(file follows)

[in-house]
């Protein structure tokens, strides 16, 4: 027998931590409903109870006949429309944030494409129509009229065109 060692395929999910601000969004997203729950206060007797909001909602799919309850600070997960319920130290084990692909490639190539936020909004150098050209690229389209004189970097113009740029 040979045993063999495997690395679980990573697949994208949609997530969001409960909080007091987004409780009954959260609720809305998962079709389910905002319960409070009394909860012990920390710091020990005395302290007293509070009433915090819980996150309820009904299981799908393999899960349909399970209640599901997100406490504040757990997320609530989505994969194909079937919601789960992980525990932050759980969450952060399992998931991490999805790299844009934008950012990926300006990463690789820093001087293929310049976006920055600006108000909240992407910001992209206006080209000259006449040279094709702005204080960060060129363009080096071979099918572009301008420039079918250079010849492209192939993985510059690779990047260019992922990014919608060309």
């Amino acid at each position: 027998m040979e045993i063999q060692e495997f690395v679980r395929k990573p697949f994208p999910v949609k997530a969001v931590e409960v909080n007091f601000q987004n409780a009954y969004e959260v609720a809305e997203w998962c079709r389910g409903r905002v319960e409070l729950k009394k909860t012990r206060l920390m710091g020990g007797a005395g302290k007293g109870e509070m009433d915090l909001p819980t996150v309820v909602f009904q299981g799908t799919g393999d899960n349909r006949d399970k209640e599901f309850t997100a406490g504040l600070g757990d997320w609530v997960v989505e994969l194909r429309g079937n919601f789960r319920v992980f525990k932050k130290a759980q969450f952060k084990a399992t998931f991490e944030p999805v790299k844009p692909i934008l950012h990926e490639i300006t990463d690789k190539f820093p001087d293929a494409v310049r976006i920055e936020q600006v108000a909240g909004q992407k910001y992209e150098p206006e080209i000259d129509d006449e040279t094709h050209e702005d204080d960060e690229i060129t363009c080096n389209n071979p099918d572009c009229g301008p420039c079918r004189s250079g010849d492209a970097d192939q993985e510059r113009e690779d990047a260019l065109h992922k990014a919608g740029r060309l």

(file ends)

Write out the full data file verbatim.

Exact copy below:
[in-house]
């Protein structure tokens, strides 16, 4: 027998931590409903109870006949429309944030494409129509009229065109 060692395929999910601000969004997203729950206060007797909001909602799919309850600070997960319920130290084990692909490639190539936020909004150098050209690229389209004189970097113009740029 040979045993063999495997690395679980990573697949994208949609997530969001409960909080007091987004409780009954959260609720809305998962079709389910905002319960409070009394909860012990920390710091020990005395302290007293509070009433915090819980996150309820009904299981799908393999899960349909399970209640599901997100406490504040757990997320609530989505994969194909079937919601789960992980525990932050759980969450952060399992998931991490999805790299844009934008950012990926300006990463690789820093001087293929310049976006920055600006108000909240992407910001992209206006080209000259006449040279094709702005204080960060060129363009080096071979099918572009301008420039079918250079010849492209192939993985510059690779990047260019992922990014919608060309």
């Amino acid at each position: 027998m040979e045993i063999q060692e495997f690395v679980r395929k990573p697949f994208p999910v949609k997530a969001v931590e409960v909080n007091f601000q987004n409780a009954y969004e959260v609720a809305e997203w998962c079709r389910g409903r905002v319960e409070l729950k009394k909860t012990r206060l920390m710091g020990g007797a005395g302290k007293g109870e509070m009433d915090l909001p819980t996150v309820v909602f009904q299981g799908t799919g393999d899960n349909r006949d399970k209640e599901f309850t997100a406490g504040l600070g757990d997320w609530v997960v989505e994969l194909r429309g079937n919601f789960r319920v992980f525990k932050k130290a759980q969450f952060k084990a399992t998931f991490e944030p999805v790299k844009p692909i934008l950012h990926e490639i300006t990463d690789k190539f820093p001087d293929a494409v310049r976006i920055e936020q600006v108000a909240g909004q992407k910001y992209e150098p206006e080209i000259d129509d006449e040279t094709h050209e702005d204080d960060e690229i060129t363009c080096n389209n071979p099918d572009c009229g301008p420039c079918r004189s250079g010849d492209a970097d192939q993985e510059r113009e690779d990047a260019l065109h992922k990014a919608g740029r060309l």